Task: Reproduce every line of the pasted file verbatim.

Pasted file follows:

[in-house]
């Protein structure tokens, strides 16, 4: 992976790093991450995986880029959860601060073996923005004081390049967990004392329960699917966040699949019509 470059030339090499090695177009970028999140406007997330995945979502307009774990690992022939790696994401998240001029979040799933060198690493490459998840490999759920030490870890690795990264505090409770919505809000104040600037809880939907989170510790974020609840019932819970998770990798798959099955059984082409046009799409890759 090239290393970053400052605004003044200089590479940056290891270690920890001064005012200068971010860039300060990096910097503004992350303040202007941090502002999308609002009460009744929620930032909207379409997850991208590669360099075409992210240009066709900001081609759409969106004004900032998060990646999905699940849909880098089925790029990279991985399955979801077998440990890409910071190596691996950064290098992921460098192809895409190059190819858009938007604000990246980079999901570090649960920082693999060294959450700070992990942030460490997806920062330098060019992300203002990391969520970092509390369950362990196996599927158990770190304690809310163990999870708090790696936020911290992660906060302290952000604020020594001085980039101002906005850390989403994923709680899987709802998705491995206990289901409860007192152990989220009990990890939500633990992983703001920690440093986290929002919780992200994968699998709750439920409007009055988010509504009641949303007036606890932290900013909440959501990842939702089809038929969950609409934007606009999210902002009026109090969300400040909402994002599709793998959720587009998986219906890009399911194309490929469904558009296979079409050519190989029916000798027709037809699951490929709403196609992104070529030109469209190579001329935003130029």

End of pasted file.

[in-house]
């Protein structure tokens, strides 16, 4: 992976790093991450995986880029959860601060073996923005004081390049967990004392329960699917966040699949019509 470059030339090499090695177009970028999140406007997330995945979502307009774990690992022939790696994401998240001029979040799933060198690493490459998840490999759920030490870890690795990264505090409770919505809000104040600037809880939907989170510790974020609840019932819970998770990798798959099955059984082409046009799409890759 090239290393970053400052605004003044200089590479940056290891270690920890001064005012200068971010860039300060990096910097503004992350303040202007941090502002999308609002009460009744929620930032909207379409997850991208590669360099075409992210240009066709900001081609759409969106004004900032998060990646999905699940849909880098089925790029990279991985399955979801077998440990890409910071190596691996950064290098992921460098192809895409190059190819858009938007604000990246980079999901570090649960920082693999060294959450700070992990942030460490997806920062330098060019992300203002990391969520970092509390369950362990196996599927158990770190304690809310163990999870708090790696936020911290992660906060302290952000604020020594001085980039101002906005850390989403994923709680899987709802998705491995206990289901409860007192152990989220009990990890939500633990992983703001920690440093986290929002919780992200994968699998709750439920409007009055988010509504009641949303007036606890932290900013909440959501990842939702089809038929969950609409934007606009999210902002009026109090969300400040909402994002599709793998959720587009998986219906890009399911194309490929469904558009296979079409050519190989029916000798027709037809699951490929709403196609992104070529030109469209190579001329935003130029």